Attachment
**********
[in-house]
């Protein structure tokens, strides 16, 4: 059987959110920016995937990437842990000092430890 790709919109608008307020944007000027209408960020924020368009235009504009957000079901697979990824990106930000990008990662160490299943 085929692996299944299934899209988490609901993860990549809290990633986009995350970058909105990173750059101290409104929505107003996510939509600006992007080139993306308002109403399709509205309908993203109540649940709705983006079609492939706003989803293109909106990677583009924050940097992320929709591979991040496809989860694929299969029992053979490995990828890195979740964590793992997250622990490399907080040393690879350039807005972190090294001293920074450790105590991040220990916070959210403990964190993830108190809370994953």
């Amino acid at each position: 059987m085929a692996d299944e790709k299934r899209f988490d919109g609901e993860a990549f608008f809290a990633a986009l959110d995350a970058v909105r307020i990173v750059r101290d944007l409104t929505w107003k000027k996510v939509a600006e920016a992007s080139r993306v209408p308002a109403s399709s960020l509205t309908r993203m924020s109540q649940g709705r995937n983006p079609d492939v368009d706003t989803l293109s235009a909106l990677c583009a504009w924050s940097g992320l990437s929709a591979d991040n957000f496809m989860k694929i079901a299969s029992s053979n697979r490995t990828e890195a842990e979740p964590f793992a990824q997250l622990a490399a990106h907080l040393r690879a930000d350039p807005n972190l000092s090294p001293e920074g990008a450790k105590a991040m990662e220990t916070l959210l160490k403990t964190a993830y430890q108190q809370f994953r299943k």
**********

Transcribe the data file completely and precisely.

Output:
[in-house]
């Protein structure tokens, strides 16, 4: 059987959110920016995937990437842990000092430890 790709919109608008307020944007000027209408960020924020368009235009504009957000079901697979990824990106930000990008990662160490299943 085929692996299944299934899209988490609901993860990549809290990633986009995350970058909105990173750059101290409104929505107003996510939509600006992007080139993306308002109403399709509205309908993203109540649940709705983006079609492939706003989803293109909106990677583009924050940097992320929709591979991040496809989860694929299969029992053979490995990828890195979740964590793992997250622990490399907080040393690879350039807005972190090294001293920074450790105590991040220990916070959210403990964190993830108190809370994953």
């Amino acid at each position: 059987m085929a692996d299944e790709k299934r899209f988490d919109g609901e993860a990549f608008f809290a990633a986009l959110d995350a970058v909105r307020i990173v750059r101290d944007l409104t929505w107003k000027k996510v939509a600006e920016a992007s080139r993306v209408p308002a109403s399709s960020l509205t309908r993203m924020s109540q649940g709705r995937n983006p079609d492939v368009d706003t989803l293109s235009a909106l990677c583009a504009w924050s940097g992320l990437s929709a591979d991040n957000f496809m989860k694929i079901a299969s029992s053979n697979r490995t990828e890195a842990e979740p964590f793992a990824q997250l622990a490399a990106h907080l040393r690879a930000d350039p807005n972190l000092s090294p001293e920074g990008a450790k105590a991040m990662e220990t916070l959210l160490k403990t964190a993830y430890q108190q809370f994953r299943k």